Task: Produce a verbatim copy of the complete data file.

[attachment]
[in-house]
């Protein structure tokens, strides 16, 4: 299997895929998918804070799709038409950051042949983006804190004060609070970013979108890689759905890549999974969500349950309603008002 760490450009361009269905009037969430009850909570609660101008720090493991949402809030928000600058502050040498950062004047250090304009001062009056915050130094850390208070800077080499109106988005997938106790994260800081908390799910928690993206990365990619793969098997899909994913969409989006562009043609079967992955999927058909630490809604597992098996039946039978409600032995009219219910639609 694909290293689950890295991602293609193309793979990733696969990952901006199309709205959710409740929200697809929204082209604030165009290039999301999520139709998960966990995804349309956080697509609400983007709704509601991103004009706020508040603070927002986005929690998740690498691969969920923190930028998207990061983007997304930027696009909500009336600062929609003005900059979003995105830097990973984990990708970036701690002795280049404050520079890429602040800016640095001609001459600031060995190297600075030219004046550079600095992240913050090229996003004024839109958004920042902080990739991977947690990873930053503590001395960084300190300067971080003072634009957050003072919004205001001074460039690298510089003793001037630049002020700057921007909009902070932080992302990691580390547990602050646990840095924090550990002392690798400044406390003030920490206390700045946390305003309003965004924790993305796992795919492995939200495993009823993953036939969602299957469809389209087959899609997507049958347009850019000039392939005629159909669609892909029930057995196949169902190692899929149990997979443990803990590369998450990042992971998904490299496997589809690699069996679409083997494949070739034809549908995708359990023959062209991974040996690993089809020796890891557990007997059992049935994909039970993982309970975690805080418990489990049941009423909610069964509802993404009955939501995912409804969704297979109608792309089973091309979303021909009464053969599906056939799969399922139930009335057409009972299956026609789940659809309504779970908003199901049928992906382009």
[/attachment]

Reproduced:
[in-house]
């Protein structure tokens, strides 16, 4: 299997895929998918804070799709038409950051042949983006804190004060609070970013979108890689759905890549999974969500349950309603008002 760490450009361009269905009037969430009850909570609660101008720090493991949402809030928000600058502050040498950062004047250090304009001062009056915050130094850390208070800077080499109106988005997938106790994260800081908390799910928690993206990365990619793969098997899909994913969409989006562009043609079967992955999927058909630490809604597992098996039946039978409600032995009219219910639609 694909290293689950890295991602293609193309793979990733696969990952901006199309709205959710409740929200697809929204082209604030165009290039999301999520139709998960966990995804349309956080697509609400983007709704509601991103004009706020508040603070927002986005929690998740690498691969969920923190930028998207990061983007997304930027696009909500009336600062929609003005900059979003995105830097990973984990990708970036701690002795280049404050520079890429602040800016640095001609001459600031060995190297600075030219004046550079600095992240913050090229996003004024839109958004920042902080990739991977947690990873930053503590001395960084300190300067971080003072634009957050003072919004205001001074460039690298510089003793001037630049002020700057921007909009902070932080992302990691580390547990602050646990840095924090550990002392690798400044406390003030920490206390700045946390305003309003965004924790993305796992795919492995939200495993009823993953036939969602299957469809389209087959899609997507049958347009850019000039392939005629159909669609892909029930057995196949169902190692899929149990997979443990803990590369998450990042992971998904490299496997589809690699069996679409083997494949070739034809549908995708359990023959062209991974040996690993089809020796890891557990007997059992049935994909039970993982309970975690805080418990489990049941009423909610069964509802993404009955939501995912409804969704297979109608792309089973091309979303021909009464053969599906056939799969399922139930009335057409009972299956026609789940659809309504779970908003199901049928992906382009």